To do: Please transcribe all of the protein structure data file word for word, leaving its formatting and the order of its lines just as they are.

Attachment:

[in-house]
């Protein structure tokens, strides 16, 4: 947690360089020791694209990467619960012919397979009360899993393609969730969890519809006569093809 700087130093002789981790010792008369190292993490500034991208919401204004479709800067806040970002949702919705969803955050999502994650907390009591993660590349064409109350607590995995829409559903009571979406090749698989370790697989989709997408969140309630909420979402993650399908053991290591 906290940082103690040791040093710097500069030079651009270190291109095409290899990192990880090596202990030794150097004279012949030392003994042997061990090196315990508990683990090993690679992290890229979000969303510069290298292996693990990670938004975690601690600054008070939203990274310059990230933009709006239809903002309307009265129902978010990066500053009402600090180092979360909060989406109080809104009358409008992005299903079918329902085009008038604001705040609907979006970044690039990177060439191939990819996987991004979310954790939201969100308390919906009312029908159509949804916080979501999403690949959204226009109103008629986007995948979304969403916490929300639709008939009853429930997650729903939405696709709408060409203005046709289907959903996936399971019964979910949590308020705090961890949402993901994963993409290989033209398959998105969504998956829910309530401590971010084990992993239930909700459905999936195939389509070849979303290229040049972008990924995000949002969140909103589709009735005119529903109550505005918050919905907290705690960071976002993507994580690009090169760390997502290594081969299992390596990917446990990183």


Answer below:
[in-house]
């Protein structure tokens, strides 16, 4: 947690360089020791694209990467619960012919397979009360899993393609969730969890519809006569093809 700087130093002789981790010792008369190292993490500034991208919401204004479709800067806040970002949702919705969803955050999502994650907390009591993660590349064409109350607590995995829409559903009571979406090749698989370790697989989709997408969140309630909420979402993650399908053991290591 906290940082103690040791040093710097500069030079651009270190291109095409290899990192990880090596202990030794150097004279012949030392003994042997061990090196315990508990683990090993690679992290890229979000969303510069290298292996693990990670938004975690601690600054008070939203990274310059990230933009709006239809903002309307009265129902978010990066500053009402600090180092979360909060989406109080809104009358409008992005299903079918329902085009008038604001705040609907979006970044690039990177060439191939990819996987991004979310954790939201969100308390919906009312029908159509949804916080979501999403690949959204226009109103008629986007995948979304969403916490929300639709008939009853429930997650729903939405696709709408060409203005046709289907959903996936399971019964979910949590308020705090961890949402993901994963993409290989033209398959998105969504998956829910309530401590971010084990992993239930909700459905999936195939389509070849979303290229040049972008990924995000949002969140909103589709009735005119529903109550505005918050919905907290705690960071976002993507994580690009090169760390997502290594081969299992390596990917446990990183």